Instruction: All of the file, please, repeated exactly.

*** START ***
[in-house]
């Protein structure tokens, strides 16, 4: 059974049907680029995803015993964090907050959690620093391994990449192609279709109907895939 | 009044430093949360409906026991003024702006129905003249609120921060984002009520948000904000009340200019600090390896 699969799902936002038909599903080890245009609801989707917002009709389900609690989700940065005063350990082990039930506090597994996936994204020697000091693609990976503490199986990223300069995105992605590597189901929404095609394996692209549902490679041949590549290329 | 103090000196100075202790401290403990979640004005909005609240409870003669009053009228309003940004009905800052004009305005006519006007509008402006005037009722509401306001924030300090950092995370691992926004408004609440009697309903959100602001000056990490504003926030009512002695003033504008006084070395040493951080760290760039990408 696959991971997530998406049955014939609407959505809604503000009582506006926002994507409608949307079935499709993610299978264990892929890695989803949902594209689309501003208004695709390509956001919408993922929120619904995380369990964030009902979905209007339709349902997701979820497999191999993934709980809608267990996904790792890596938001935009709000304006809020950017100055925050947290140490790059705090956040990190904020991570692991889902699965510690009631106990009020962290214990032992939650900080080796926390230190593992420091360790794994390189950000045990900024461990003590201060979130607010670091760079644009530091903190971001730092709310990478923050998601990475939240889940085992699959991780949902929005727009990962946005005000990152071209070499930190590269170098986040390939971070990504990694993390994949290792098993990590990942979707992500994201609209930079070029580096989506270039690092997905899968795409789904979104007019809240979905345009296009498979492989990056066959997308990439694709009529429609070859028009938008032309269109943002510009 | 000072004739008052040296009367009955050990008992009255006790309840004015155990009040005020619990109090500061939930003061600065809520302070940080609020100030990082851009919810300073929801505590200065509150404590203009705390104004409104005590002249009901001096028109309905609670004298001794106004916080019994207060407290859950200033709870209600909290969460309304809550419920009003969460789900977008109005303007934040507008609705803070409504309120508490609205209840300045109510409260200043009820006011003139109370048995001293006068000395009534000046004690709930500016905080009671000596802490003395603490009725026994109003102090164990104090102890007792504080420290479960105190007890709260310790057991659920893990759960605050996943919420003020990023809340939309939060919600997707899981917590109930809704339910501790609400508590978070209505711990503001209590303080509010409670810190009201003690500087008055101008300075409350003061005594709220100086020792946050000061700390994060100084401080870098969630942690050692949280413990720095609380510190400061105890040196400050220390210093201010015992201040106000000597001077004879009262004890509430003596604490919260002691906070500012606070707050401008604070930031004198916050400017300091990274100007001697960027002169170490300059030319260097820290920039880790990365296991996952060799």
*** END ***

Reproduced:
[in-house]
């Protein structure tokens, strides 16, 4: 059974049907680029995803015993964090907050959690620093391994990449192609279709109907895939 | 009044430093949360409906026991003024702006129905003249609120921060984002009520948000904000009340200019600090390896 699969799902936002038909599903080890245009609801989707917002009709389900609690989700940065005063350990082990039930506090597994996936994204020697000091693609990976503490199986990223300069995105992605590597189901929404095609394996692209549902490679041949590549290329 | 103090000196100075202790401290403990979640004005909005609240409870003669009053009228309003940004009905800052004009305005006519006007509008402006005037009722509401306001924030300090950092995370691992926004408004609440009697309903959100602001000056990490504003926030009512002695003033504008006084070395040493951080760290760039990408 696959991971997530998406049955014939609407959505809604503000009582506006926002994507409608949307079935499709993610299978264990892929890695989803949902594209689309501003208004695709390509956001919408993922929120619904995380369990964030009902979905209007339709349902997701979820497999191999993934709980809608267990996904790792890596938001935009709000304006809020950017100055925050947290140490790059705090956040990190904020991570692991889902699965510690009631106990009020962290214990032992939650900080080796926390230190593992420091360790794994390189950000045990900024461990003590201060979130607010670091760079644009530091903190971001730092709310990478923050998601990475939240889940085992699959991780949902929005727009990962946005005000990152071209070499930190590269170098986040390939971070990504990694993390994949290792098993990590990942979707992500994201609209930079070029580096989506270039690092997905899968795409789904979104007019809240979905345009296009498979492989990056066959997308990439694709009529429609070859028009938008032309269109943002510009 | 000072004739008052040296009367009955050990008992009255006790309840004015155990009040005020619990109090500061939930003061600065809520302070940080609020100030990082851009919810300073929801505590200065509150404590203009705390104004409104005590002249009901001096028109309905609670004298001794106004916080019994207060407290859950200033709870209600909290969460309304809550419920009003969460789900977008109005303007934040507008609705803070409504309120508490609205209840300045109510409260200043009820006011003139109370048995001293006068000395009534000046004690709930500016905080009671000596802490003395603490009725026994109003102090164990104090102890007792504080420290479960105190007890709260310790057991659920893990759960605050996943919420003020990023809340939309939060919600997707899981917590109930809704339910501790609400508590978070209505711990503001209590303080509010409670810190009201003690500087008055101008300075409350003061005594709220100086020792946050000061700390994060100084401080870098969630942690050692949280413990720095609380510190400061105890040196400050220390210093201010015992201040106000000597001077004879009262004890509430003596604490919260002691906070500012606070707050401008604070930031004198916050400017300091990274100007001697960027002169170490300059030319260097820290920039880790990365296991996952060799």